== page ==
Feeds

MoJ cancels tender for prison mobe detectors

Fails to find suitable provider

The smart choice: opportunity from uncertainty

The Ministry of Justice has cancelled a tender for mobile telephone detection equipment in prisons, having failed to find a suitable vendor.

The ministry advertised a framework contract in June 2007, planned to last four years and estimated to be worth £400,000, to provide "mobile phone detectors to detect the use of all mobile phones within the prison environment" in England and Wales.

But on 8 November 2008, it announced that although it received two offers, it had not awarded the contract, as "no compliant bids (were) received," according to the Official Journal of the European Union.

The ministry said that it plans to place a new advertisement shortly, adding that it already has various measures in place to detect mobile telephones in prisons, such as portable mobile phone blockers and body orifice security scanners, also known as Boss chairs, which will be introduced to all prisons from next year.

"We are also making full use of the new legislative provisions in the Offender Management Act 2007 which makes it a criminal offence for staff, visitors and prisoners to bring mobile phones into a prison, with a maximum penalty of 10 years," said a spokesperson.

"It is important to ensure all equipment is appropriate and good value for money, and we work closely with partners to identify and test developing technologies."

This article was originally published at Kablenet.

Kablenet's GC weekly is a free email newsletter covering the latest news and analysis of public sector technology. To register click here.

Designing a Defense for Mobile Applications

More from The Register

next story
ONE EMAIL costs mining company $300 MEEELION
Environmental activist walks free after hoax sent share price over a cliff
HP, Microsoft prove it again: Big Business doesn't create jobs
SMEs get lip service - what they need is dinner at the Club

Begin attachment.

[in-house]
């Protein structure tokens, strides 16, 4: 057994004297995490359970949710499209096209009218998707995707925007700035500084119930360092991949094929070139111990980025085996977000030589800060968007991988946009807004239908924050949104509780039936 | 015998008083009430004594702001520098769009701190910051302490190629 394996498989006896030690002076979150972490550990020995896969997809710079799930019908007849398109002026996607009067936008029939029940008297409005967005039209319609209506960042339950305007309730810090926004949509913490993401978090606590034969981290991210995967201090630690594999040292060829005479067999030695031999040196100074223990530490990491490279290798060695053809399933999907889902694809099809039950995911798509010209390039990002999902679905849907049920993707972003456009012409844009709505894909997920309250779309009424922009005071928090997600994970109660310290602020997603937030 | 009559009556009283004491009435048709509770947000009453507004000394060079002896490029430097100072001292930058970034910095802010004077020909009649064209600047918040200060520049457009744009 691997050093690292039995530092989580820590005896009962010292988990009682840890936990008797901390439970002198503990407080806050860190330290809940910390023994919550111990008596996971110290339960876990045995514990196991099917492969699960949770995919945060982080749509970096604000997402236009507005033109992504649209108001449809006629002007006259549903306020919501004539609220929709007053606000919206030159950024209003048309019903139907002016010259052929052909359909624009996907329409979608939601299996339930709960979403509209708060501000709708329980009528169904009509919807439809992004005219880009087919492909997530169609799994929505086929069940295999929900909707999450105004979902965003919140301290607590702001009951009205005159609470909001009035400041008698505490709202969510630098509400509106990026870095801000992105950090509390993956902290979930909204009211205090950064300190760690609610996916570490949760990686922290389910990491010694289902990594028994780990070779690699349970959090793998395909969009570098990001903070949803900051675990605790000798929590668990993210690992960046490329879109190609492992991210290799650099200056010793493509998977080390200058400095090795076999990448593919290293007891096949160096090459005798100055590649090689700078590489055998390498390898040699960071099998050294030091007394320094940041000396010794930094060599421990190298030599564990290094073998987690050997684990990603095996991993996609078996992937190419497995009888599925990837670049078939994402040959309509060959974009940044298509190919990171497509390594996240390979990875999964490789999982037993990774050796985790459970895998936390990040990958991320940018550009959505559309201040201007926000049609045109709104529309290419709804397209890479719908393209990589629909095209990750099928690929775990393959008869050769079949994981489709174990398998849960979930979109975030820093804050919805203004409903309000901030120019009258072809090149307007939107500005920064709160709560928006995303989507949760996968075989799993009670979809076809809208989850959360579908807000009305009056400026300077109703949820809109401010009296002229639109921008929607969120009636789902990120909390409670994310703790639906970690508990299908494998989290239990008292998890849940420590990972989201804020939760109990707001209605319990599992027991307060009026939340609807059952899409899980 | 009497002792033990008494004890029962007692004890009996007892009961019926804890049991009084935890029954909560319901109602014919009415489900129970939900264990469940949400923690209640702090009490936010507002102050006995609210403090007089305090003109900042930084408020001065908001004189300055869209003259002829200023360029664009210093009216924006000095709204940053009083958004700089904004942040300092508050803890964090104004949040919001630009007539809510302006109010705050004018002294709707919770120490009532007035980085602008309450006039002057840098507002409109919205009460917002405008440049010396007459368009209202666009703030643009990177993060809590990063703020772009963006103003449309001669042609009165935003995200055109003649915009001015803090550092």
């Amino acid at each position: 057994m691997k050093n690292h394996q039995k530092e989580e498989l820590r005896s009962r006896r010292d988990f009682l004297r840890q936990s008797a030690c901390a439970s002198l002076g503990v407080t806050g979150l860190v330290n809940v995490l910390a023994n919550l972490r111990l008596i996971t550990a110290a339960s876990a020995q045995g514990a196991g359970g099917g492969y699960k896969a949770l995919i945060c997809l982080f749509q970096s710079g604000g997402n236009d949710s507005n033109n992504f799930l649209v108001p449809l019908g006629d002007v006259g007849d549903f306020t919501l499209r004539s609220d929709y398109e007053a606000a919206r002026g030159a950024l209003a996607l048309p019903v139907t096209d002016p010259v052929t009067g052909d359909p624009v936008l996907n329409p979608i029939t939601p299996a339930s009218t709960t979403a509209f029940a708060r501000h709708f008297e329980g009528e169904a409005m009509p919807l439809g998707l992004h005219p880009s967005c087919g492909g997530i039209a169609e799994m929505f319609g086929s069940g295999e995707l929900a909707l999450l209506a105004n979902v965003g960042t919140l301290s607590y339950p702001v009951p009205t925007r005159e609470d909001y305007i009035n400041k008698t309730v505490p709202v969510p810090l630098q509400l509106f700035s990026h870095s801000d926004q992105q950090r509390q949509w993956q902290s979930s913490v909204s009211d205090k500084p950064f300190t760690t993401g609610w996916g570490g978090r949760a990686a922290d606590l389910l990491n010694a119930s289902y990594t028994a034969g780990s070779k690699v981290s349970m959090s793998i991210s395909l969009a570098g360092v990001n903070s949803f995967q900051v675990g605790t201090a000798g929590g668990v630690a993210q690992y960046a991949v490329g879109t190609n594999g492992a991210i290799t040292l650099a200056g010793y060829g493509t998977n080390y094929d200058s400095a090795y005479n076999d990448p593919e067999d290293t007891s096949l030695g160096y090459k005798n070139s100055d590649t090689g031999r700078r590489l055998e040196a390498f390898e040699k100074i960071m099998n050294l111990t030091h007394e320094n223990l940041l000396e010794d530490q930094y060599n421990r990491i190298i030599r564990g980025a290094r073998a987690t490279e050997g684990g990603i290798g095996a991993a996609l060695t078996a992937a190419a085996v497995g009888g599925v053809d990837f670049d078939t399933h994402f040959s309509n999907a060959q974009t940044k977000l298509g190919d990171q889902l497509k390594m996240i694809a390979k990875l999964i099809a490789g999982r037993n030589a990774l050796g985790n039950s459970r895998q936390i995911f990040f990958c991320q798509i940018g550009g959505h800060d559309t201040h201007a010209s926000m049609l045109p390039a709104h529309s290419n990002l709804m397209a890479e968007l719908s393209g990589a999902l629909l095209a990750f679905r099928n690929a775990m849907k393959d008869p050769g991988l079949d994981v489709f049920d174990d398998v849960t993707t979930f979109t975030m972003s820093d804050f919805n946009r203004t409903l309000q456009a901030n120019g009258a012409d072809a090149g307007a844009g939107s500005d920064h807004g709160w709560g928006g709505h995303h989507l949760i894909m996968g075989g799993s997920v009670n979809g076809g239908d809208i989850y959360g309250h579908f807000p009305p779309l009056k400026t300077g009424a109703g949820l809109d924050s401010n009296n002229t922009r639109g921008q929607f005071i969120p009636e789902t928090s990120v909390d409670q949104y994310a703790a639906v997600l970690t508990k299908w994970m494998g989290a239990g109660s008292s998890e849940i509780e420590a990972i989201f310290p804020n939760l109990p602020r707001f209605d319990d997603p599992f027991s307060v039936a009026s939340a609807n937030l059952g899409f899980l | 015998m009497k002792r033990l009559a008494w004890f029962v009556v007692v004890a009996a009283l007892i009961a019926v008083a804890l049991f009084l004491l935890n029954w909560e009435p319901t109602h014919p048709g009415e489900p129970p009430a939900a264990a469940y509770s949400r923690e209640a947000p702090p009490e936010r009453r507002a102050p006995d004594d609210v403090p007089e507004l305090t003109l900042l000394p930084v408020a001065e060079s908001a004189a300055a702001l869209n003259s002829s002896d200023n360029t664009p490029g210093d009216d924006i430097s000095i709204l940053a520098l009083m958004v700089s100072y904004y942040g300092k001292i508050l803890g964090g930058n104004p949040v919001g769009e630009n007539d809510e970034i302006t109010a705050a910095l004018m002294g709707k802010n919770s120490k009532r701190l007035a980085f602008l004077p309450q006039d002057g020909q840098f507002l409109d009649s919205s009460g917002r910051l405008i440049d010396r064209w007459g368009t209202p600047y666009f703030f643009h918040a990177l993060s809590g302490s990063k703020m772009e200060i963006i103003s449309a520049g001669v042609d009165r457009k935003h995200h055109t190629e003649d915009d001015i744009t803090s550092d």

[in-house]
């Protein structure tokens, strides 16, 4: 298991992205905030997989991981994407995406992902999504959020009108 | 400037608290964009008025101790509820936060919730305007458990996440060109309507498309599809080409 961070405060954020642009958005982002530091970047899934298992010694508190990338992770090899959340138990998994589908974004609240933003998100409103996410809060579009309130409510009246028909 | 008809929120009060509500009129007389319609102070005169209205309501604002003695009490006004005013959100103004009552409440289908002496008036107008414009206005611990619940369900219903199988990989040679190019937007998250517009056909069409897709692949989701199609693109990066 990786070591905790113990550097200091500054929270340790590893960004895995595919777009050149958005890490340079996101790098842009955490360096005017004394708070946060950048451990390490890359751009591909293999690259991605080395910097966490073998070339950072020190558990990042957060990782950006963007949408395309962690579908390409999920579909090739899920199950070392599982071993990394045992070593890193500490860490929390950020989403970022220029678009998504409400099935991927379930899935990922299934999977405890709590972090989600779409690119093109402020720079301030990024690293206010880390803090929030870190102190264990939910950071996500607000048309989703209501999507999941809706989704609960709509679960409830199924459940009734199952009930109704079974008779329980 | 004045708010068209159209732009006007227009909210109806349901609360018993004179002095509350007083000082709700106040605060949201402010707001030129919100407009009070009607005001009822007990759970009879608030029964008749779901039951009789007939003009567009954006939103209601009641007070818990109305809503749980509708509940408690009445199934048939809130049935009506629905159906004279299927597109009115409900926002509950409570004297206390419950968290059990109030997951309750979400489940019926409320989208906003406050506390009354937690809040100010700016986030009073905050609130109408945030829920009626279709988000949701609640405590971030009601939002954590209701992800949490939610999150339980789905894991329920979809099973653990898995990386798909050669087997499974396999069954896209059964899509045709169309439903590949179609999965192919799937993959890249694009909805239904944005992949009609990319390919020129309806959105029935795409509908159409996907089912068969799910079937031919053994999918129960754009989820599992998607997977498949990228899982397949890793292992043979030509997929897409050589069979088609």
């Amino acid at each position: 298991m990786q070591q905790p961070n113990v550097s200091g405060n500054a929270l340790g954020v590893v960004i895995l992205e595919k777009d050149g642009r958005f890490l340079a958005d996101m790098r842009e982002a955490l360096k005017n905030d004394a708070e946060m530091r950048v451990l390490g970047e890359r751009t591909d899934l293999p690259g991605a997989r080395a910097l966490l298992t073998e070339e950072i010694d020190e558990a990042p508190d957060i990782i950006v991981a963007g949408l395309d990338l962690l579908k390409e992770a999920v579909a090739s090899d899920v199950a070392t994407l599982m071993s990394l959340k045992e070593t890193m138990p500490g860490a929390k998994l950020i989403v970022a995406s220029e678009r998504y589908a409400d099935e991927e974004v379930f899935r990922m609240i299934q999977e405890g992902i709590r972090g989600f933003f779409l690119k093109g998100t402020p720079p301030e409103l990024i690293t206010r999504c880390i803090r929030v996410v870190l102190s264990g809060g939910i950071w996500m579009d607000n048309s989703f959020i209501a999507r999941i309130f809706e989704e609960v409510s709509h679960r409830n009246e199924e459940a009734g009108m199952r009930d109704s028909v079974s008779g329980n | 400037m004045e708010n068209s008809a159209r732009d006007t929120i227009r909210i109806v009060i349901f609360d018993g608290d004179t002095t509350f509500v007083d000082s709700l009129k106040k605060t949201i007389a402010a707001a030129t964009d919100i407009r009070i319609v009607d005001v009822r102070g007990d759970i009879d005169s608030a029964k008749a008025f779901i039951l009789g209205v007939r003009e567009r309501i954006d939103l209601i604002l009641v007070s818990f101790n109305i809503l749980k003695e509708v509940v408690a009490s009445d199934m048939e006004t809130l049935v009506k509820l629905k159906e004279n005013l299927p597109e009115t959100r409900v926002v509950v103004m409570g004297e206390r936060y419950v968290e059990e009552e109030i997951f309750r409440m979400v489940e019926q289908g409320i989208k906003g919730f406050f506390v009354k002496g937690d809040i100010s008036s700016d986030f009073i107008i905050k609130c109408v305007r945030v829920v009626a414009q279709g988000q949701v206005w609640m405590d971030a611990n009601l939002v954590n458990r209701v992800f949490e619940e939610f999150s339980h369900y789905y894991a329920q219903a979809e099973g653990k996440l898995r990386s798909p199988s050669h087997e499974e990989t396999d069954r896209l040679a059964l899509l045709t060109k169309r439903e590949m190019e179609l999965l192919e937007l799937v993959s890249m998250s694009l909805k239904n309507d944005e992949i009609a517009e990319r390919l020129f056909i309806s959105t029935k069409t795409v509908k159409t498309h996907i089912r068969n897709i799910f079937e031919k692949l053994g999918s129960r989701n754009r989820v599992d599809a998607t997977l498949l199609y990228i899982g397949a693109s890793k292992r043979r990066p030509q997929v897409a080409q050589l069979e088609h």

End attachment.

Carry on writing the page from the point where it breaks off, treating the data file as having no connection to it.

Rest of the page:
Arrr: Freetard-bothering Digital Economy Act tied up, thrown in the hold
Ministry of Fun confirms: Yes, we're busy doing nothing
Help yourself to anyone's photos FOR FREE, suggests UK.gov
Copyright law reforms will keep m'learned friends busy
Putin: Crack Tor for me and I'll make you a MILLIONAIRE
Russian Interior Ministry offers big pile o' roubles for busting pro-privacy browser
Apple smacked with privacy sueball over Location Services
Class action launched on behalf of 100 million iPhone owners
UK.gov's Open Source switch WON'T get rid of Microsoft, y'know
What do you mean, we've ditched Redmond in favour of IBM?!
EU's top data cops to meet Google, Microsoft et al over 'right to be forgotten'
Plan to hammer out 'coherent' guidelines. Good luck chaps!
prev story

Whitepapers

Top three mobile application threats
Prevent sensitive data leakage over insecure channels or stolen mobile devices.
Implementing global e-invoicing with guaranteed legal certainty
Explaining the role local tax compliance plays in successful supply chain management and e-business and how leading global brands are addressing this.
Boost IT visibility and business value
How building a great service catalog relieves pressure points and demonstrates the value of IT service management.
Designing a Defense for Mobile Applications
Learn about the various considerations for defending mobile applications - from the application architecture itself to the myriad testing technologies.
Build a business case: developing custom apps
Learn how to maximize the value of custom applications by accelerating and simplifying their development.